A Quick Way to Check Encryption on WiFi Connections

March 2, 2016 | Views: 17139

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Here’s quick way check the encryption of your WiFi connections:


1 – Open your terminal in Linux and run the following command:
Find the ID for your wireless adapter, run ifconfig, scroll down until you see WLAN followed by number. Most of the time it would be wlan0


2 – After you confirm your wireless adapter run the following:
sudo iwlist wlan0 scan


An explanation of what you’ll see is the screenshot above.

Encryption key: off. This means your connection on the wireless network is not encrypted and data is being transferred in plaintext. ESSID is just the wireless network name you are connected to.

3 – Here’s example of what it must look like for you to know you’ve got a secure connection:


  • Encryption key: on << this is probably the first thing you must look for 🙂
  • WPA2 is the standard that replaced WEP. This is the recommended security protocol for wireless communication.
  • TKIP is the encryption method used in WPA (WiFi protected areas), which replaced WEP in WLAN products.
  • CCMP is the standard encryption protocol for use with the WPA2 standard
  • PSK is a shared secret between two parties using secure channel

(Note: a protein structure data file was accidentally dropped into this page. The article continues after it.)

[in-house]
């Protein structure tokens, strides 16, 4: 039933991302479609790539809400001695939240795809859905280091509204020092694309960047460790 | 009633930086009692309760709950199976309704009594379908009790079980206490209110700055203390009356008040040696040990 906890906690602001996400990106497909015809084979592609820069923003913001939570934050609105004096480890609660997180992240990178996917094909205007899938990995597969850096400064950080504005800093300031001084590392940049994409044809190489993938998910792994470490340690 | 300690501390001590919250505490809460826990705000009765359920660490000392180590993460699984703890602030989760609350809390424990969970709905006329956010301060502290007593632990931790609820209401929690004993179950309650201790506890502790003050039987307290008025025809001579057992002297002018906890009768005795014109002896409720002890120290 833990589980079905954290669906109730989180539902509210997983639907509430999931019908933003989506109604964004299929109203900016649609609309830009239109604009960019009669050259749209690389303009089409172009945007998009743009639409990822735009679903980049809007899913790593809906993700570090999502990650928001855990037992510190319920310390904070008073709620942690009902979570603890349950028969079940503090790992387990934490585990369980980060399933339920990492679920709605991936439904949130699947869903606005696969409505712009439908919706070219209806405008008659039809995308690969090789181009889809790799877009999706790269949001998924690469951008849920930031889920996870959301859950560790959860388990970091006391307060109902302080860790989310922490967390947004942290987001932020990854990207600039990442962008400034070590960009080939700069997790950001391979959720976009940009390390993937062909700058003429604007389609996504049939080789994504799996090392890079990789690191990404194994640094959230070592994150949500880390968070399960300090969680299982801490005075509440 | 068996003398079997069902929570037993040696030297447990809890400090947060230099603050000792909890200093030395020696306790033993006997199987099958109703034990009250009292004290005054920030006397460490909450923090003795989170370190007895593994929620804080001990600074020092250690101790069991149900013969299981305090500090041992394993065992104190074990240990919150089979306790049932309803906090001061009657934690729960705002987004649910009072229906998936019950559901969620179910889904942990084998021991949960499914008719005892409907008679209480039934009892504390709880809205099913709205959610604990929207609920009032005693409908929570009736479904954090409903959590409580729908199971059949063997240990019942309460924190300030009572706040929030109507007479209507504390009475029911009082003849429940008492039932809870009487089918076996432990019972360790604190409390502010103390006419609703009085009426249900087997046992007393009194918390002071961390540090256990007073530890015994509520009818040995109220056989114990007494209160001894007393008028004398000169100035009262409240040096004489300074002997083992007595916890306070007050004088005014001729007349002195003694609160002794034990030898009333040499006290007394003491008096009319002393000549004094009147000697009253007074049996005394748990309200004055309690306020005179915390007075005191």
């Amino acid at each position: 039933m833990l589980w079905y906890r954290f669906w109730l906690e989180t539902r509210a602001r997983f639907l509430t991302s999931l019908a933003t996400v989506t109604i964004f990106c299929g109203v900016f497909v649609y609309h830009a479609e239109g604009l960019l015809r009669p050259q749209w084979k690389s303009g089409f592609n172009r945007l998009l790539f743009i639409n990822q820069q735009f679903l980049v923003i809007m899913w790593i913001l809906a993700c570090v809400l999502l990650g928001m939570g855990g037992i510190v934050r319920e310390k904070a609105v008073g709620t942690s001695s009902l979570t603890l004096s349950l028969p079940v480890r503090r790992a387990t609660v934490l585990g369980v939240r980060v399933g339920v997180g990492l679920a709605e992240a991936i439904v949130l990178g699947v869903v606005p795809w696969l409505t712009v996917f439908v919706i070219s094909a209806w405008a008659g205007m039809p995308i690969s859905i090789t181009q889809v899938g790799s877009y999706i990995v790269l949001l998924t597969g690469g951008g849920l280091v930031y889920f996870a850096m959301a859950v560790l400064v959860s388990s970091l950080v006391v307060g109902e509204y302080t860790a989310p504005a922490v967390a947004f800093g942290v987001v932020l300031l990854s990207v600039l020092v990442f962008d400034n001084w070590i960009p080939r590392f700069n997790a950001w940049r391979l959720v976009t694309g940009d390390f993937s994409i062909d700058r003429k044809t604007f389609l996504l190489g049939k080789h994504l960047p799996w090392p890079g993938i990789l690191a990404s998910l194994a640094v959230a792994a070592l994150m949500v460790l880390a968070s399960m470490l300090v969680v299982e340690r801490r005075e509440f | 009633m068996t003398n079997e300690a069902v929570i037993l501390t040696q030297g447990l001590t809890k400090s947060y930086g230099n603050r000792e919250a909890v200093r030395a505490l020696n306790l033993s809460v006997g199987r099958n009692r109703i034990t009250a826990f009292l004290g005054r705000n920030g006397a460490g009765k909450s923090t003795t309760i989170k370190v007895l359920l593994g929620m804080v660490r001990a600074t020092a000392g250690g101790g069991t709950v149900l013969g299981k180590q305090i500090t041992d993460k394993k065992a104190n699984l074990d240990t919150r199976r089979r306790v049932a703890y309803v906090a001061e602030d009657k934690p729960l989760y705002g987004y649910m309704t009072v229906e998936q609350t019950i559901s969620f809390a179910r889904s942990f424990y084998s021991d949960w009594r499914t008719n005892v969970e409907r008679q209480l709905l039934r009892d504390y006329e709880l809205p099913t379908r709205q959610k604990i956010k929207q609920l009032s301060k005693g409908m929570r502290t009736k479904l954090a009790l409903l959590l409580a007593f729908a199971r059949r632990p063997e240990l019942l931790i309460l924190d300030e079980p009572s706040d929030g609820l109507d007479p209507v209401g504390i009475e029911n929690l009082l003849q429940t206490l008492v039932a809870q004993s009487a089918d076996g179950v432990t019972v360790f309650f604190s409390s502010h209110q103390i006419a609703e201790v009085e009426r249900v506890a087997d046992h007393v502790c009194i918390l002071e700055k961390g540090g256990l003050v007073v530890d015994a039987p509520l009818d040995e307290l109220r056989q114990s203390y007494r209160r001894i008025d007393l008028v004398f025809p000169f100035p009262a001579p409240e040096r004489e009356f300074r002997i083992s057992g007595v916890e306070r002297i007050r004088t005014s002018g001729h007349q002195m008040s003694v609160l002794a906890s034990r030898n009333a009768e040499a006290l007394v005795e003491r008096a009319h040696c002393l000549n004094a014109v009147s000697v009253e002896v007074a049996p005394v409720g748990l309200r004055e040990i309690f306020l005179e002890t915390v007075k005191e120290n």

Hope this works for you. It helps me know how careful I must be when using open networks.
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  1. Most users are windows based. After ipconfig, what are the steps in windows to add encryption to the wireless network?

    • I meant to write this and was distracted. ipconfig. then go through and find the name of your network (ssid). Then from the administrator command prompt next type netsh wlan show all. There will be a lot of information that comes up from these 2 commands. You can turn off the “broadcast id”, so that most people will not see your network. You just have to know it is there when you go to log onto wireless, because it will no longer show the name. So when logging on if your network was named “Birdy07”, you would need to set your laptop to automatically connect to Birdy07. Hope this helps

  2. Thank you for the information

  3. Just a FYI since you have blurred the ESSID, the first IE is the hexadecimal representation of the ESSID …

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